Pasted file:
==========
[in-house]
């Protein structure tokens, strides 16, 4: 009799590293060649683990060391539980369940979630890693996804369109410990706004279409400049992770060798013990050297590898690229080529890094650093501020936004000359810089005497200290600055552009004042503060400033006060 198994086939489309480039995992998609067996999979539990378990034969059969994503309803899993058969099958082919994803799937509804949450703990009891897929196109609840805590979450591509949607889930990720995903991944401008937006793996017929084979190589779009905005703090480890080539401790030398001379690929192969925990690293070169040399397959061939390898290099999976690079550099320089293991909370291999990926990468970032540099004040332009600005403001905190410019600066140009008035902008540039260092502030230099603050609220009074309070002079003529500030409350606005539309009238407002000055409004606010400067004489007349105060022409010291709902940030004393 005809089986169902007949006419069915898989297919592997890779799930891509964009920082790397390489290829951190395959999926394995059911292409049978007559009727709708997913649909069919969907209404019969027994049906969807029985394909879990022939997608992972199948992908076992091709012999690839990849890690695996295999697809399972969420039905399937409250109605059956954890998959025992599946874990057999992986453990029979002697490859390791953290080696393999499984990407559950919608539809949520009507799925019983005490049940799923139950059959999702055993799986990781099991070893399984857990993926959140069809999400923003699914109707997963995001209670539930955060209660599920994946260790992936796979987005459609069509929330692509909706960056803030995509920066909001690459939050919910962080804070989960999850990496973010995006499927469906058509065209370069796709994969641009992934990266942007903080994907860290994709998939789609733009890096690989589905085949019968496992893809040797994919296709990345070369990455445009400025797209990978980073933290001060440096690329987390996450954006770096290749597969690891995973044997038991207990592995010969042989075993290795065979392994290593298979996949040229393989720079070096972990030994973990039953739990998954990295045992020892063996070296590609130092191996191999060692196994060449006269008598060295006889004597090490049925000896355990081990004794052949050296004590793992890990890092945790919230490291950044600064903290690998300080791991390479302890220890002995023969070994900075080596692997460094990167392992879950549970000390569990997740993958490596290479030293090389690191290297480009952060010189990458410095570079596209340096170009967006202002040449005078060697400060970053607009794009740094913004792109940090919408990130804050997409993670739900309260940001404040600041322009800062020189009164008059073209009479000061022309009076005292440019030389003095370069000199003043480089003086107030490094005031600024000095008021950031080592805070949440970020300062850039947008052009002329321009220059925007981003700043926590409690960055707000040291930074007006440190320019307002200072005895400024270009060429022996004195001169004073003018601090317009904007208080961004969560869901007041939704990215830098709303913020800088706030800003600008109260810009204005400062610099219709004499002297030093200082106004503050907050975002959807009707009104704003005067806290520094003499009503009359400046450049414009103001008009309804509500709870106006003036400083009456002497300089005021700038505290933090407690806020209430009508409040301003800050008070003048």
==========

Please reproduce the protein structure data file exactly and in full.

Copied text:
[in-house]
């Protein structure tokens, strides 16, 4: 009799590293060649683990060391539980369940979630890693996804369109410990706004279409400049992770060798013990050297590898690229080529890094650093501020936004000359810089005497200290600055552009004042503060400033006060 198994086939489309480039995992998609067996999979539990378990034969059969994503309803899993058969099958082919994803799937509804949450703990009891897929196109609840805590979450591509949607889930990720995903991944401008937006793996017929084979190589779009905005703090480890080539401790030398001379690929192969925990690293070169040399397959061939390898290099999976690079550099320089293991909370291999990926990468970032540099004040332009600005403001905190410019600066140009008035902008540039260092502030230099603050609220009074309070002079003529500030409350606005539309009238407002000055409004606010400067004489007349105060022409010291709902940030004393 005809089986169902007949006419069915898989297919592997890779799930891509964009920082790397390489290829951190395959999926394995059911292409049978007559009727709708997913649909069919969907209404019969027994049906969807029985394909879990022939997608992972199948992908076992091709012999690839990849890690695996295999697809399972969420039905399937409250109605059956954890998959025992599946874990057999992986453990029979002697490859390791953290080696393999499984990407559950919608539809949520009507799925019983005490049940799923139950059959999702055993799986990781099991070893399984857990993926959140069809999400923003699914109707997963995001209670539930955060209660599920994946260790992936796979987005459609069509929330692509909706960056803030995509920066909001690459939050919910962080804070989960999850990496973010995006499927469906058509065209370069796709994969641009992934990266942007903080994907860290994709998939789609733009890096690989589905085949019968496992893809040797994919296709990345070369990455445009400025797209990978980073933290001060440096690329987390996450954006770096290749597969690891995973044997038991207990592995010969042989075993290795065979392994290593298979996949040229393989720079070096972990030994973990039953739990998954990295045992020892063996070296590609130092191996191999060692196994060449006269008598060295006889004597090490049925000896355990081990004794052949050296004590793992890990890092945790919230490291950044600064903290690998300080791991390479302890220890002995023969070994900075080596692997460094990167392992879950549970000390569990997740993958490596290479030293090389690191290297480009952060010189990458410095570079596209340096170009967006202002040449005078060697400060970053607009794009740094913004792109940090919408990130804050997409993670739900309260940001404040600041322009800062020189009164008059073209009479000061022309009076005292440019030389003095370069000199003043480089003086107030490094005031600024000095008021950031080592805070949440970020300062850039947008052009002329321009220059925007981003700043926590409690960055707000040291930074007006440190320019307002200072005895400024270009060429022996004195001169004073003018601090317009904007208080961004969560869901007041939704990215830098709303913020800088706030800003600008109260810009204005400062610099219709004499002297030093200082106004503050907050975002959807009707009104704003005067806290520094003499009503009359400046450049414009103001008009309804509500709870106006003036400083009456002497300089005021700038505290933090407690806020209430009508409040301003800050008070003048």